30 November 2009

The Jams

On my recent trip to New York, I killed an enjoyable hour at Bleecker Street Records. I'll tell you, if you're an analog record maniac like me, New York is something of a Mecca. I managed to pick up two absolutely killing slabs of vinyl. I could easily have drained the bank account. Seriously, my weakness for records is second only to my weakness for gentleman's finery.

Firstly, "The Complete Yusef Lateef", released on Atlantic Records in 1968:

The words "mellow" and "cool" spring to mind, but don't do this record near the justice it deserves. Think of it this way: If you were a "real swinging" bachelor in the late sixties/ early seventies, and your house had a room in it that looked like this (I wish), then this would be the record to put on in the wee hours when you've brought a lady home for a nightcap of brandy and whatever else.

I tried to find some footage of Yusef circa late sixties. Best clip I could come up with was this Bossa Nova jam from when he was with the Cannonball Adderly sextet, which is really nothing to complain about either:

Second, "Ornette Coleman/ The Empty Foxhole":
Ornette's always been one of the most "out" dudes around...just read his liner notes or poetry. Add his ten year old son, Ornette Denardo Coleman (Denny) on drums, with Charlie Haden on bass holding things (sort of) together, and avant garde jazz reaches a new level for its time. Mrs. G. and the kids can't stand this stuff. I'll be the first to admit it can be a bit abrasive, so it will be the rare occasion that I get to listen to it. But damned if it ain't a good one.

Unfortunately, again, footage directly related to this album was hard to find, but watch this instead:

Sure, it's more than a little jazz dork-ish, but what can I say?

$25 for the two slabs. A fair price by any measure.

28 November 2009

Breaking the Law: A Dressy Suit Goes Casual

I love to wear suits, but my lifestyle simply doesn't "require" them that often. And when it does, there's invariably a wedding or a death involved. I buy a lot of sports jackets and nice trousers, because they fit my game better...but being an avid thrifter, it's sometimes hard to say no to a good looking suit.

Back in January, I picked up this double-breasted chalk stripe suit, courtesy of Polo Ralphie. Today, I wore it for the first time. Funny, in my original post on the day I bought the suit, I talked about how the only way to wear it was to break numerous sartorial laws, and match it with a button down collar, v-neck sweater, and brown suede shoes, all of which I did today.

No tie, to boot. I've been itching to wear this number. The problem is that a double breasted striped suit is a pretty dressy rig, so I had to tone it down. I have to say, I like it as a casual kit. The weather was ripe for it, too. Cold enough for flannel and a sweater, but not quite cold enough for a coat.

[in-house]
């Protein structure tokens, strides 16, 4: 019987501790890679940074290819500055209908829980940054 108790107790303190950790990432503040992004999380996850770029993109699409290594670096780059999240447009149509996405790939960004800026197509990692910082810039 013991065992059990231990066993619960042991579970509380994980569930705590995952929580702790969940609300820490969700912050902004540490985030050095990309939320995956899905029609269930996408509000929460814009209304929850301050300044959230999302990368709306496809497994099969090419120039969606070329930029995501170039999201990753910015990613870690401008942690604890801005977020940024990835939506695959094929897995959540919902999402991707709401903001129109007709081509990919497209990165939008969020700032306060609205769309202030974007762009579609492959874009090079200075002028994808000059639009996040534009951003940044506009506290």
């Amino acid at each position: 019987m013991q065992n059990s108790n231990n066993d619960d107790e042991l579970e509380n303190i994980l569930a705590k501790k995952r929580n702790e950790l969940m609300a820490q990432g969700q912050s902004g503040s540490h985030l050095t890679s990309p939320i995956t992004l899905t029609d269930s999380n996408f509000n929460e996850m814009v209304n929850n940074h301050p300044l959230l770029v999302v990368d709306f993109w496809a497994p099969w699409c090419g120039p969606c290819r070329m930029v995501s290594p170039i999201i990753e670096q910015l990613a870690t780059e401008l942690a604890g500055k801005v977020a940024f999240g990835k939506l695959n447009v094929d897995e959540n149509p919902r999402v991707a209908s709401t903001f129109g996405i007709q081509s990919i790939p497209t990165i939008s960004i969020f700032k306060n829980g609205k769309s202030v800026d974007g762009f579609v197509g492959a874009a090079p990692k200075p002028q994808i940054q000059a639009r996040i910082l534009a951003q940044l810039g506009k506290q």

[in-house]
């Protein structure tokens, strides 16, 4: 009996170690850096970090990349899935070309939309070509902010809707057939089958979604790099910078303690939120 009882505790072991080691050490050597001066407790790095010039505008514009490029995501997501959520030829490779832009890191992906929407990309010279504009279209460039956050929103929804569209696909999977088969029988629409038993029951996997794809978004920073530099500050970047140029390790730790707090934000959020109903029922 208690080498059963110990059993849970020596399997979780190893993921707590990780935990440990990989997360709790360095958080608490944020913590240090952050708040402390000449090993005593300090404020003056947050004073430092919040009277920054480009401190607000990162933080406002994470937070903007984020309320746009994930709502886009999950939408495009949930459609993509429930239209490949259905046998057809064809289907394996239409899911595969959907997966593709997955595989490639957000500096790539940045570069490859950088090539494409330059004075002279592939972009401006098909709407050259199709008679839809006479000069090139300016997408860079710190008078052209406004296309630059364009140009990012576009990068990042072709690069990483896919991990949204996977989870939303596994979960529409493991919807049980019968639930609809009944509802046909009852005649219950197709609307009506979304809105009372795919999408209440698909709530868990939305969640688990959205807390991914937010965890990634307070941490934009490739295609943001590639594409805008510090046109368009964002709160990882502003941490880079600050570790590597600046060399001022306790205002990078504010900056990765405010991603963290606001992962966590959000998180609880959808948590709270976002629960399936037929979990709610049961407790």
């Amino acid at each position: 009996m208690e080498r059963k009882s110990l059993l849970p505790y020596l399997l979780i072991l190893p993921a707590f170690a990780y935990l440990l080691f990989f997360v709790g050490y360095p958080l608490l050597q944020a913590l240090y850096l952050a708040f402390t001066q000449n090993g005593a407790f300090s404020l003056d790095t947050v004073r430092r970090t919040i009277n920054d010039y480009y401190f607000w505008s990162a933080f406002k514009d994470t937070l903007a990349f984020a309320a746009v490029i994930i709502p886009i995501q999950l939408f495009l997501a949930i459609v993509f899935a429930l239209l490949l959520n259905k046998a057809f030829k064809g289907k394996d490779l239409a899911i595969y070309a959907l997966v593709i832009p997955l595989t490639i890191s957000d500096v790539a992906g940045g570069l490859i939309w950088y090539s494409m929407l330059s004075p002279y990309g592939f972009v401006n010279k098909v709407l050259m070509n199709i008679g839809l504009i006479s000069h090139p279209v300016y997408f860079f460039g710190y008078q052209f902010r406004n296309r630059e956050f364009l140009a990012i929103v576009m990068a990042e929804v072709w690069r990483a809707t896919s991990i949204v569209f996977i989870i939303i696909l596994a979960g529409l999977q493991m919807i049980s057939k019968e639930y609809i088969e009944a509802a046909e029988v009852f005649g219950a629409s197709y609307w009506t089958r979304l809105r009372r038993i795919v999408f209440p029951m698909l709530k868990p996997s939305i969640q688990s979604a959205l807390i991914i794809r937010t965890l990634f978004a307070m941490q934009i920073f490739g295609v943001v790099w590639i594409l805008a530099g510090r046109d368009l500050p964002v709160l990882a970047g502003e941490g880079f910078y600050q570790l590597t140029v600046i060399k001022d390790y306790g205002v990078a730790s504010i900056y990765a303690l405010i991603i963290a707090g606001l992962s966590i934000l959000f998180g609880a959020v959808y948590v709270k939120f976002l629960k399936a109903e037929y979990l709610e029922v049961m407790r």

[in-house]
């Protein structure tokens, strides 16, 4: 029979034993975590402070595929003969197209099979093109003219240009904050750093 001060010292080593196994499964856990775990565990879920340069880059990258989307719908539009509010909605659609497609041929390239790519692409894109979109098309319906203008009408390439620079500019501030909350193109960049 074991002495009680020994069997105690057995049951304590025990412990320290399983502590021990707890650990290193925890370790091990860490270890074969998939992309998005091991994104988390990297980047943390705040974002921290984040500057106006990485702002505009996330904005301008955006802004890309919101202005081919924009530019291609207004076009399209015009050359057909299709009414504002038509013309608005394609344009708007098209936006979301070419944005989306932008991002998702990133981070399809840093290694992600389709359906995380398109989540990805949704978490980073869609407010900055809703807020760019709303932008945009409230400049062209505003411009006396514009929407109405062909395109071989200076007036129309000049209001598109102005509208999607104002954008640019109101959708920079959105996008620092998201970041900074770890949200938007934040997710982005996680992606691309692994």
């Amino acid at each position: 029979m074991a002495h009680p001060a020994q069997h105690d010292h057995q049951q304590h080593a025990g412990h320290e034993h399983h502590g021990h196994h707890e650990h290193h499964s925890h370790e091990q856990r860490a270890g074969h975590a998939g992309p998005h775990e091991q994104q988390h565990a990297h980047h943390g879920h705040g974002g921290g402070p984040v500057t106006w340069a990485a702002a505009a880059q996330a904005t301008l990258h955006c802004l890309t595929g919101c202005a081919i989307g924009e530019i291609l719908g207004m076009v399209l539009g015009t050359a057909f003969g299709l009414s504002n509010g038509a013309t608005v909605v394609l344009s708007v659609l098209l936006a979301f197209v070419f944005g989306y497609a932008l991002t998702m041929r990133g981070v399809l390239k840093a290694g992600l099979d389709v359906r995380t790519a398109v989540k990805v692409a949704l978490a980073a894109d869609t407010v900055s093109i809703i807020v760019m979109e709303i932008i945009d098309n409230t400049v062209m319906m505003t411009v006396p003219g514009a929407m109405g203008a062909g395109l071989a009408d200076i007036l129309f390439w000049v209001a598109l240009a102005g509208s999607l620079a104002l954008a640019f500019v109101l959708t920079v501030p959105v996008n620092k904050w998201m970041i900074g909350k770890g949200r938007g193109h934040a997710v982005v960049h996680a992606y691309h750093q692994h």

Which means I had to consider how the whole thing would look sans jacket. I'm officially convinced, every man needs a bright red wool v-neck sweater, it's a staple.

Just to keep the "rule breaker" aesthetic complete, I opted for cream colored socks with my best brown suede shoes.

Accessorized to death with a Brooks Brothers merino wool scarf, an old grey herringbone driving cap, vintage tortoise shell wayfarers (thanks again, Egadfly), and wool lined brown leather gloves ($2.99, thrift).

The moral of the story is: rethink your dressiest items. Try wearing them like they weren't even dressy. Ralphie has built an empire on this rationale.

In other news...

I don't know how many of you read the comments around here, but I've recently been accused of hypocrisy.(see comments here). That really stings, since hypocrisy is something I simply do not abide.

Apparently, since I don't divulge the specific name and location of the sources of my "scores", I'm some kind of self indulgent hypocrite. Have I ever been anything but honest in my intentions in writing this blog?

Anyone will tell you, the first "rule" of successful thrift shopping is keep your mouth shut. No one ever told me where the hot spots were...I found them myself through perseverance and hard work. Back in the old days, when I didn't have a computer or a cell phone.

Is it so hard to Google "Thrift store Boston"?

Hypocrite indeed.

p.s. "The Tyrant" wrote me an email suggesting I work on my overall photo/lighting skills. And he's right. So today, I used the tri-pod, found a new location in the house, and shot during the day, in natural light. Better?

25 November 2009

Back To Normal

So, after instigating some lively discussion over the past few days, I've decided to take this blog back in its normal direction tonight. And nothing says "back to normal" like some "zesty" (Mrs. G's word, not mine) wool tartan slacks: